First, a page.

|Flat Head Syndrome|
|After the Birth|
|Cows Milk Allergy|
|Stillbirth And Neonatal Death|
|Food Glorious Food|
|Health and Illness|
|Money, Money, Money|
|Twins and Multiples|
|Hair and Beauty|
|8 Out Of 10 Mums Say|
Babies are exhausting like nothing else; and in around one in six families, at least one of the parents gets depressed within a few months of the birth
This is particularly upsetting when you are both supposed to be so happy about the baby. With the tiredness and stress, we can drift, like sleep-walkers, into patterns that make us unhappy with ourselves and with each other. We stick with what we think we should do; we can't see out of the box at what we could do. And the longer we sleep-walk, the harder it is to change things.
Only one in five couples say their relationship gets better after a baby is born. One in three children experience their parents' separation before they reach the age of 16; and couples with children are much more likely to split than couples without children. What's more, almost one child in three who lives with both their birth parents sees their father as quite a distant figure and doesn't feel close to him.
We are pressured by society into thinking that what comes first is our children, and that our relationship with each other can wait. In a recent opinion poll, however, 70 per cent of teenagers said that their parents' 'getting on well together' was critical to their own happiness but only 30 per cent of parents thought this was important. The teenagers are right.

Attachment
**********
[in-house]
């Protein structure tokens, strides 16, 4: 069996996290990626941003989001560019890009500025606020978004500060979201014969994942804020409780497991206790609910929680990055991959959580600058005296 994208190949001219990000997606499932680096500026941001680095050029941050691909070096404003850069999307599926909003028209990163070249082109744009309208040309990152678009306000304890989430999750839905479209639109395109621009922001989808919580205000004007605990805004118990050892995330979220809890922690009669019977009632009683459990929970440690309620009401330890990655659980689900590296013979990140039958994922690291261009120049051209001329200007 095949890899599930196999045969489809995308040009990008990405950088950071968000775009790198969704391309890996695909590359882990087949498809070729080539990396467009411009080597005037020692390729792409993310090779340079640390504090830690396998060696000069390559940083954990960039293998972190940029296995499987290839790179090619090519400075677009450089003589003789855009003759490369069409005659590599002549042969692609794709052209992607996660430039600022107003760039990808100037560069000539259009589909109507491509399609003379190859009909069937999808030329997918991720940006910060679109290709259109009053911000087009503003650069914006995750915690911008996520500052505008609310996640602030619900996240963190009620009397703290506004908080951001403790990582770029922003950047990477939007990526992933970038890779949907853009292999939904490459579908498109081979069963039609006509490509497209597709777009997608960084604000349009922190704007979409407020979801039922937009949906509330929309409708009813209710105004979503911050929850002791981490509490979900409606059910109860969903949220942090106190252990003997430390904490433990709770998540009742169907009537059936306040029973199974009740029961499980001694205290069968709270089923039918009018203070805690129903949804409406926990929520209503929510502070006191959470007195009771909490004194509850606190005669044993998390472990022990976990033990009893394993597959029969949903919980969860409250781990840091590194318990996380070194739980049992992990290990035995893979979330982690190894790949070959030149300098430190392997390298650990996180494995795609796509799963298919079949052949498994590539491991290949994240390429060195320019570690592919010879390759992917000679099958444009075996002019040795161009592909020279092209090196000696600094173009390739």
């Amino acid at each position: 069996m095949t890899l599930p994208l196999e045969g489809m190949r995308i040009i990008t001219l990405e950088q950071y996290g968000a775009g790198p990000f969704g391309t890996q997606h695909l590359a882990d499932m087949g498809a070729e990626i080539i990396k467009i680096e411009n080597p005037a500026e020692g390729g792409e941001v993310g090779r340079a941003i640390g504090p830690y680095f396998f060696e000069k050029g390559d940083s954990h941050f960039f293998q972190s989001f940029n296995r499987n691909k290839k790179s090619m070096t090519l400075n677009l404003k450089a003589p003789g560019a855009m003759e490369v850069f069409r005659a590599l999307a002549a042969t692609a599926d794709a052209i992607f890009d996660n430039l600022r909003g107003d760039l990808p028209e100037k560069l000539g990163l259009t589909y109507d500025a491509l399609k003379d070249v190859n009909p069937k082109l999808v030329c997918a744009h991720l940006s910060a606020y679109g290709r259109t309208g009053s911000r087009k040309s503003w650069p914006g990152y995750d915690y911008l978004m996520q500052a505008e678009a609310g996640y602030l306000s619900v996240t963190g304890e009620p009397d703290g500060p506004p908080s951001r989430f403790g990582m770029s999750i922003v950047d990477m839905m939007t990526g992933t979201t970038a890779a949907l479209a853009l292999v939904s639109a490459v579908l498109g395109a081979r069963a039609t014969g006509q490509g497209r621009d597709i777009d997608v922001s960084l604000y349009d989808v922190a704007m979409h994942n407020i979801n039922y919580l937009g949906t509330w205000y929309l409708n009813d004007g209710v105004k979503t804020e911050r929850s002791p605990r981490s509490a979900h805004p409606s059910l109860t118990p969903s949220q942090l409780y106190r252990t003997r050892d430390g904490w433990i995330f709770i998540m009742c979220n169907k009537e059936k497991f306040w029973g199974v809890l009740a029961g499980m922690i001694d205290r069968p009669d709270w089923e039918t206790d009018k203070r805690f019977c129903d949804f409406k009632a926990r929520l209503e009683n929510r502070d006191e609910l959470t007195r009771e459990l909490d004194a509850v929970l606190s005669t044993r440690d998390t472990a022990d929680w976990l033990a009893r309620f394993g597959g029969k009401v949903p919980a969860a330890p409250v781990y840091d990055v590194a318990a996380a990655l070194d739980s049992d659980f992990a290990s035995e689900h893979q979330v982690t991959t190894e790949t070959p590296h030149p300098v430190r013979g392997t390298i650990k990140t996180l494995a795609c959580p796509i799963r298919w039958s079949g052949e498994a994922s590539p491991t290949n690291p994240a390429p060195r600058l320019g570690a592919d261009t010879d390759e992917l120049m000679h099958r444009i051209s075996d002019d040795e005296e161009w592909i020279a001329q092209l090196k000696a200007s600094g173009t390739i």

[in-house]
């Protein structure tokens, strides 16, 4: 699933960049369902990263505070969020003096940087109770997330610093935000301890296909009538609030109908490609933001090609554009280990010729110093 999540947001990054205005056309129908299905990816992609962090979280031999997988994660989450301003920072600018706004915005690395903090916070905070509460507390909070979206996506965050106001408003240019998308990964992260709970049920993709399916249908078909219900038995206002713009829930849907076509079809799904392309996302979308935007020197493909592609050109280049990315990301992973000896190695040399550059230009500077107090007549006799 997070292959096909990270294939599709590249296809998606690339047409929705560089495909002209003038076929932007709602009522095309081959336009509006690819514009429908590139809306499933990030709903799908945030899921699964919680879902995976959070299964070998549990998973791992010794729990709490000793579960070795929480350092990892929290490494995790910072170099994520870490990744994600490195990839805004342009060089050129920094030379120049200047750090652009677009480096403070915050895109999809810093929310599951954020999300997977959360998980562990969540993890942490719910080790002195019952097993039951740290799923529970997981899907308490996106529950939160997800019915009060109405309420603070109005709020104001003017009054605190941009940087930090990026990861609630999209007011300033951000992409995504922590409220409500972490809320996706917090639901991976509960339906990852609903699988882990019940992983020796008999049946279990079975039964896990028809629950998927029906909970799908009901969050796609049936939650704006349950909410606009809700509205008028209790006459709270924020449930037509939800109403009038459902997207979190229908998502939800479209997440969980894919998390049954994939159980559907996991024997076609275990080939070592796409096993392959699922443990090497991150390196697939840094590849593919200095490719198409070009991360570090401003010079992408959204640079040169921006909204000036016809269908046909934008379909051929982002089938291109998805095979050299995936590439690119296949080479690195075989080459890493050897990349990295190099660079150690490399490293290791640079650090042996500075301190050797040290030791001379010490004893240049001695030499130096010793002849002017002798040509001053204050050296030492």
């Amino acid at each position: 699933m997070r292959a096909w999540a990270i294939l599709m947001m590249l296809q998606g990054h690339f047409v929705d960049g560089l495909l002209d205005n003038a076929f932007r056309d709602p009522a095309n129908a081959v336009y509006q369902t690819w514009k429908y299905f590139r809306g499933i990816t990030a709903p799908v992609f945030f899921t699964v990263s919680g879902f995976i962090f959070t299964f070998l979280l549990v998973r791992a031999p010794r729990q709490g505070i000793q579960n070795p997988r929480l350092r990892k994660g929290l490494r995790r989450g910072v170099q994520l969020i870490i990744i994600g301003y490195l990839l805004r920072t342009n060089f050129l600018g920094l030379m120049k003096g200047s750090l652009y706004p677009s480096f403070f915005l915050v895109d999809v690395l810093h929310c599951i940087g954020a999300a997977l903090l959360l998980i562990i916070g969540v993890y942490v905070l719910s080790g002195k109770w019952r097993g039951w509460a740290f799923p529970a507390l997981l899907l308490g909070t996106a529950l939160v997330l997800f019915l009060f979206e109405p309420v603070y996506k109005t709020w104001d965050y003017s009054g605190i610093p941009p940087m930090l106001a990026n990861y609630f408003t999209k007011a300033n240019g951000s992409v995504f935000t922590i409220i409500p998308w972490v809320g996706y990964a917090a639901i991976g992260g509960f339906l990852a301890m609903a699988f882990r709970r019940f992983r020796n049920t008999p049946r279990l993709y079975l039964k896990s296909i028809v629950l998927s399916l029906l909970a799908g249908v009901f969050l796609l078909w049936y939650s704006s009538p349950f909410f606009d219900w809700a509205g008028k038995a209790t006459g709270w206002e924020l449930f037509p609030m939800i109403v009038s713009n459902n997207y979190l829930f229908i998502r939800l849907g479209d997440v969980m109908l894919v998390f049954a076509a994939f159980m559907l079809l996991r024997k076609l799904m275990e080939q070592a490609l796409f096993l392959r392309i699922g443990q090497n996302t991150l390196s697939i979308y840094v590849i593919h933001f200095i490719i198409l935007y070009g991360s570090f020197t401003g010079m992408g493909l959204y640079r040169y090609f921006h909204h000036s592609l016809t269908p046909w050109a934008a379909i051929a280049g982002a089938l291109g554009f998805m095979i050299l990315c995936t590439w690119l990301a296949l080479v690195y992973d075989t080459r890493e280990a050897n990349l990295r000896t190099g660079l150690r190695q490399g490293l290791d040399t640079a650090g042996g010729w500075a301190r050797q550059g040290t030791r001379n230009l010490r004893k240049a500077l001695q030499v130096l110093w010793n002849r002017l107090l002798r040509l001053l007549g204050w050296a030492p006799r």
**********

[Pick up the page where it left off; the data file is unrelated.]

A survey of 7000 children in 2009 by the Children's Society found that the biggest influence on children's happiness is family relationships. And what is more, the relationship between parents has a huge impact on their own abilities to be good parents.
Top Relationship Tipstalking and listening
maintaining a good sex life
being fair with money
getting help early when things are getting out of hand
About DuncanI was on my way to the airport when Clare's first positive pregnancy test came through. I knew then and there that my international work was over for the time being. Since 1997 I have worked from home - and I have raised millions of pounds for different programmes in that time. What is more, I have become a leading campaigner for family and employment policies that let both mums and dads 'have it all' - good work AND the opportunity to be close to their children.
* I was nominated a Working Family Champion 1979-2009 by the leading charity, Working Families in 2009
* I served for three years on the Board of the Equal Opportunities Commission, the UK's Government body responsible for gender equality
* I have worked with Government and industry on family friendly work
* I founded and was CEO of the Fatherhood Institute, putting the spotlight on men as parents
* I got an OBE for services to children from the Queen in 2009
But most significantly: I DID IT ALL WORKING FROM HOME! Why? Because I want to be as fully involved as possible in the lives of my children. We all live in the Brecon Beacons National Park in Wales, and the grandparents live close by. In a recent survey of happiness in the UK, our region came out top for all of the UK. And our local pub keeps getting nominated Pub of the Year UK!
My TOP TIP for time with children: for each child, organise two special weekends, one just with mum and one just with dad. Start as soon as breastfeeding is over. (And then try to get in a weekend with just mum and dad!)
Duncan has written a book called Baby's Here! Who Does What? (How to split the work without splitting up).
You can buy the book from www.amazon.co.uk or www.WhoDoesWhatBook.com